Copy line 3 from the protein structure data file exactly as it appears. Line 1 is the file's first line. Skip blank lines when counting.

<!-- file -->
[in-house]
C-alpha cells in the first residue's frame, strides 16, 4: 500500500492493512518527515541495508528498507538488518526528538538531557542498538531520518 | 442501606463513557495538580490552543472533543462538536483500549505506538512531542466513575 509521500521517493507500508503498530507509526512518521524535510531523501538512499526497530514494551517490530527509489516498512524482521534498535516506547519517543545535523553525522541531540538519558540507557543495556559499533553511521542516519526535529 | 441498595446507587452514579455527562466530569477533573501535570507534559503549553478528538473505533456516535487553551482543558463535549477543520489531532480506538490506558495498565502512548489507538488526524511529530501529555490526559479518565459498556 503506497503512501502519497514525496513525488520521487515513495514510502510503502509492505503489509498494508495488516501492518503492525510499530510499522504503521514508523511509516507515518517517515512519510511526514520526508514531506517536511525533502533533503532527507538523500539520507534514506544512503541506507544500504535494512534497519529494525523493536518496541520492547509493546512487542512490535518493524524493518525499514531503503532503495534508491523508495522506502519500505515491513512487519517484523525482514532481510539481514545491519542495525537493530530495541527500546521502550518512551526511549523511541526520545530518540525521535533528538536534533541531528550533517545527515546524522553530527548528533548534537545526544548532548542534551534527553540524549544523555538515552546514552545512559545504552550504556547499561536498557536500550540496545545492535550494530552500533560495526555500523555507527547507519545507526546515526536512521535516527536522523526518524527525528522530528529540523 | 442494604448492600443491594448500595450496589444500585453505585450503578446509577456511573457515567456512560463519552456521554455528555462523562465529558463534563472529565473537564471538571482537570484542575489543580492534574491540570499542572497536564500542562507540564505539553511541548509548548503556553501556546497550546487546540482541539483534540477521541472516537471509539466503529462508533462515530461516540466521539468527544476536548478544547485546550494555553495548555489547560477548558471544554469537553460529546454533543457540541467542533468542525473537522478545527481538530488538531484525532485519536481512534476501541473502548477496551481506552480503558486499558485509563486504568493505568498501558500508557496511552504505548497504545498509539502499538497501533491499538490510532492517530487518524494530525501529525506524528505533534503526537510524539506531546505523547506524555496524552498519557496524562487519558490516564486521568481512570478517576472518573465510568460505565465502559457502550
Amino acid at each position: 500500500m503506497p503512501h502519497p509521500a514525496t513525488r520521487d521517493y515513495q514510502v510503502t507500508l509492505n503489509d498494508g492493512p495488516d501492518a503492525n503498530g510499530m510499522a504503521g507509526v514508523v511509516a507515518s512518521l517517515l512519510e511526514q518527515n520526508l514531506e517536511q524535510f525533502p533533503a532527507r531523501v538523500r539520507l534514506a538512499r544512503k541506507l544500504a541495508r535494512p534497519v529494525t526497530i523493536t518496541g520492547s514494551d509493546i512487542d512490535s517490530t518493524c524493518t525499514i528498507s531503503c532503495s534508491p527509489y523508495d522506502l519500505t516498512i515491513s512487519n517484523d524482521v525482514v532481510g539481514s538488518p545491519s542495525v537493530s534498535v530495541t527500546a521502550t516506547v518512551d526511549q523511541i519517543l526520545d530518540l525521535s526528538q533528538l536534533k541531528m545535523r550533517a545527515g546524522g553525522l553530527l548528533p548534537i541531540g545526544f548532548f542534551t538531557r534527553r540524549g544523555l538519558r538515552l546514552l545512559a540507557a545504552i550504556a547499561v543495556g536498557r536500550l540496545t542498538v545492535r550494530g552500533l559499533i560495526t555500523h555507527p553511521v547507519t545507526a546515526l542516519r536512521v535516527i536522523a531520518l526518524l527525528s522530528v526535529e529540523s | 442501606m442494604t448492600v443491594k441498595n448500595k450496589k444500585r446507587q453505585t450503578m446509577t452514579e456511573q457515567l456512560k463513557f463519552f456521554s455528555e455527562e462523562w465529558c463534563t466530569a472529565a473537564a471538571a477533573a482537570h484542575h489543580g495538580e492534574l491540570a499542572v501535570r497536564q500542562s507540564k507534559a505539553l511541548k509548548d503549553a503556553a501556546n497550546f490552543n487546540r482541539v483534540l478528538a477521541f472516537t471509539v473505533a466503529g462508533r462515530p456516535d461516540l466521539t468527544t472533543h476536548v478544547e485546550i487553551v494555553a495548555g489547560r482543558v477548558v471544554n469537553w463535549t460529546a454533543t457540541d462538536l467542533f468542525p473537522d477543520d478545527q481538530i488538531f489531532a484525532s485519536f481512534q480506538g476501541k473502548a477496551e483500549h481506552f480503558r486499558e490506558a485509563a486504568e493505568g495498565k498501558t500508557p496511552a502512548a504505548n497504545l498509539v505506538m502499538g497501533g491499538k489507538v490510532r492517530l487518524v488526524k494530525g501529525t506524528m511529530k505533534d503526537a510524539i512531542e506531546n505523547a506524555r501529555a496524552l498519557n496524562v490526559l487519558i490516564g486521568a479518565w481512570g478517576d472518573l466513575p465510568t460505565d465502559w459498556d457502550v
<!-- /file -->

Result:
Amino acid at each position: 500500500m503506497p503512501h502519497p509521500a514525496t513525488r520521487d521517493y515513495q514510502v510503502t507500508l509492505n503489509d498494508g492493512p495488516d501492518a503492525n503498530g510499530m510499522a504503521g507509526v514508523v511509516a507515518s512518521l517517515l512519510e511526514q518527515n520526508l514531506e517536511q524535510f525533502p533533503a532527507r531523501v538523500r539520507l534514506a538512499r544512503k541506507l544500504a541495508r535494512p534497519v529494525t526497530i523493536t518496541g520492547s514494551d509493546i512487542d512490535s517490530t518493524c524493518t525499514i528498507s531503503c532503495s534508491p527509489y523508495d522506502l519500505t516498512i515491513s512487519n517484523d524482521v525482514v532481510g539481514s538488518p545491519s542495525v537493530s534498535v530495541t527500546a521502550t516506547v518512551d526511549q523511541i519517543l526520545d530518540l525521535s526528538q533528538l536534533k541531528m545535523r550533517a545527515g546524522g553525522l553530527l548528533p548534537i541531540g545526544f548532548f542534551t538531557r534527553r540524549g544523555l538519558r538515552l546514552l545512559a540507557a545504552i550504556a547499561v543495556g536498557r536500550l540496545t542498538v545492535r550494530g552500533l559499533i560495526t555500523h555507527p553511521v547507519t545507526a546515526l542516519r536512521v535516527i536522523a531520518l526518524l527525528s522530528v526535529e529540523s | 442501606m442494604t448492600v443491594k441498595n448500595k450496589k444500585r446507587q453505585t450503578m446509577t452514579e456511573q457515567l456512560k463513557f463519552f456521554s455528555e455527562e462523562w465529558c463534563t466530569a472529565a473537564a471538571a477533573a482537570h484542575h489543580g495538580e492534574l491540570a499542572v501535570r497536564q500542562s507540564k507534559a505539553l511541548k509548548d503549553a503556553a501556546n497550546f490552543n487546540r482541539v483534540l478528538a477521541f472516537t471509539v473505533a466503529g462508533r462515530p456516535d461516540l466521539t468527544t472533543h476536548v478544547e485546550i487553551v494555553a495548555g489547560r482543558v477548558v471544554n469537553w463535549t460529546a454533543t457540541d462538536l467542533f468542525p473537522d477543520d478545527q481538530i488538531f489531532a484525532s485519536f481512534q480506538g476501541k473502548a477496551e483500549h481506552f480503558r486499558e490506558a485509563a486504568e493505568g495498565k498501558t500508557p496511552a502512548a504505548n497504545l498509539v505506538m502499538g497501533g491499538k489507538v490510532r492517530l487518524v488526524k494530525g501529525t506524528m511529530k505533534d503526537a510524539i512531542e506531546n505523547a506524555r501529555a496524552l498519557n496524562v490526559l487519558i490516564g486521568a479518565w481512570g478517576d472518573l466513575p465510568t460505565d465502559w459498556d457502550v